Till Deaf Do Us Part is Slade's hardest-rocking album ever. Their playing is at its fiercest and the material totally kicks ass. While this was not quite the commercial success the band was hoping for, it didn't kill their momentum by any means. They were now packing halls again instead of playing to half-empty small clubs. The disc includes three songs that would be played live at every gig the band did from this LP's release until they stopped playing out. The opener, "Rock and Roll Preacher," features Noddy Holder praying at the altar of rock & roll. This number is so blistering, one wonders just how heavy these guys can get. Answer: very. "Lock Up Your Daughters" is as catchy as it gets and maintains the furious instrumental pace of the record. "Daughters" is a perfect example of how far the band had come. It retains the almost bubblegum sound of the earlier singles, while the heavy production style gives it a bit more of a hard-rocking edge. The wonderfully Slade-esque "Ruby Red," which failed as a single, makes a good album track, and "A Night to Remember" is definitely a song to remember, as it ups the intensity ante. Also included is the hysterical "That Was No Lady That Was My Wife" and a rare song written by Dave Hill, an innocuous little instrumental called "M'Hat, M'Coat." This is noteworthy, since from the earliest days of the band all the originals were by Jim Lea and Holder. This LP shows a band with renewed enthusiasm and confidence. And by the way, the original album cover (drawing of an ear with a bent nail in it) is way cooler than the CD cover (band shot in flames). Recommended for rockers.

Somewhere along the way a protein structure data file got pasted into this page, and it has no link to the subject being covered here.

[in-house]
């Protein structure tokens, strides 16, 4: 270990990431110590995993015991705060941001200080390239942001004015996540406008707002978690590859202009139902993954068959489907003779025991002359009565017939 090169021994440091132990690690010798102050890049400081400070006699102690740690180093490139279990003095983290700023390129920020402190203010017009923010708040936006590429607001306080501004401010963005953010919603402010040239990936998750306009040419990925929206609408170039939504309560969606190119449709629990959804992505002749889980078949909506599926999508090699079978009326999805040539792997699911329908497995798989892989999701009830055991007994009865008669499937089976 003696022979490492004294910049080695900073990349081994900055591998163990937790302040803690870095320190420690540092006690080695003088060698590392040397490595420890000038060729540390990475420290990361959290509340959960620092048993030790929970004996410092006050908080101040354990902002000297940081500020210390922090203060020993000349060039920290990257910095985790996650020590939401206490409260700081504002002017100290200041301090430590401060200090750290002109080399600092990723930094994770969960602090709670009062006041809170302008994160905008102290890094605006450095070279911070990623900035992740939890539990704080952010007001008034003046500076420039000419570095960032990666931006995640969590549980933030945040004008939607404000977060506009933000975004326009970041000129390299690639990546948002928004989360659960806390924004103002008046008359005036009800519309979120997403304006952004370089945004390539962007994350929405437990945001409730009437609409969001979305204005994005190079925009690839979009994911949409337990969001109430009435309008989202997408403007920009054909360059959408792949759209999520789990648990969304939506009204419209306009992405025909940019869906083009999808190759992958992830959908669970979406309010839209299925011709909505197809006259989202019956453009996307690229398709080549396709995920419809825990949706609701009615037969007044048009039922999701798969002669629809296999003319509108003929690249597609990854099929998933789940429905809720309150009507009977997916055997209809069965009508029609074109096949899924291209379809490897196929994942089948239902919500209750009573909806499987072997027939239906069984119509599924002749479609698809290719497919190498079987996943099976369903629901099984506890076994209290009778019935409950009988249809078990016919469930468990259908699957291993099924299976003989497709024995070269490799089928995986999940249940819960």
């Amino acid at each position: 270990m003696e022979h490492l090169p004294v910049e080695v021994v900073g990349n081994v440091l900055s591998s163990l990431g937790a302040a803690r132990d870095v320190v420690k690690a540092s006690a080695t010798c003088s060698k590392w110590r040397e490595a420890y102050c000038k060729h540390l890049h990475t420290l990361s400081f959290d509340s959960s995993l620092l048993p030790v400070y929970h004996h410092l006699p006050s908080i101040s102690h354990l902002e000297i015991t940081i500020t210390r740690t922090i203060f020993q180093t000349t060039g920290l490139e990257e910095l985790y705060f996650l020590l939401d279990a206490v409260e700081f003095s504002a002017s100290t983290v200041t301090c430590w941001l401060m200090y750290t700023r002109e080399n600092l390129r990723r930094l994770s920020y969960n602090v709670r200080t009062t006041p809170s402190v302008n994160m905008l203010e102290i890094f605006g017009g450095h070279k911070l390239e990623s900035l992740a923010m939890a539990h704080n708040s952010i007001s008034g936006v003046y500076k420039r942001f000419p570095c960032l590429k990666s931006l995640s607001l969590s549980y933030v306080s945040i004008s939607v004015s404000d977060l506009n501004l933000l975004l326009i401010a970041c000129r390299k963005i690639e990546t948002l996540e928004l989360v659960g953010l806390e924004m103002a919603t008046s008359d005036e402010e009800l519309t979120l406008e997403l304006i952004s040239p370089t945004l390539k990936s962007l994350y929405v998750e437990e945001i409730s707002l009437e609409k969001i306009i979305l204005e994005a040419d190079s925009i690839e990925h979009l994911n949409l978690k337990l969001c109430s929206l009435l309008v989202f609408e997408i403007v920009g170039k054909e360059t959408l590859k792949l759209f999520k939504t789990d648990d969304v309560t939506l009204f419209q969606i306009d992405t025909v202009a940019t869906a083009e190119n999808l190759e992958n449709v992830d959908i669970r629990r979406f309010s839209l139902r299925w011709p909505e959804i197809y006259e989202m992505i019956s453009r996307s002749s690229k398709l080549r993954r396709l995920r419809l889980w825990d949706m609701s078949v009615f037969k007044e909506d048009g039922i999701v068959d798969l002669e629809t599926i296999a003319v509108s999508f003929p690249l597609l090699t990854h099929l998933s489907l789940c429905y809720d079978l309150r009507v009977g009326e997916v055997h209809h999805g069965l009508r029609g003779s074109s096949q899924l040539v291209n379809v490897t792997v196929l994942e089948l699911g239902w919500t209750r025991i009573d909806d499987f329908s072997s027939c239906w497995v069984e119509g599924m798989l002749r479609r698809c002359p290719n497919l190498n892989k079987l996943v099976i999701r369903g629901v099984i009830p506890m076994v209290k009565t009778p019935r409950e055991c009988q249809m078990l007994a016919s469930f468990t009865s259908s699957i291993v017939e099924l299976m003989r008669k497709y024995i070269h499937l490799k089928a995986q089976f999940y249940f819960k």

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AllMusic Review by Geoff Ginsberg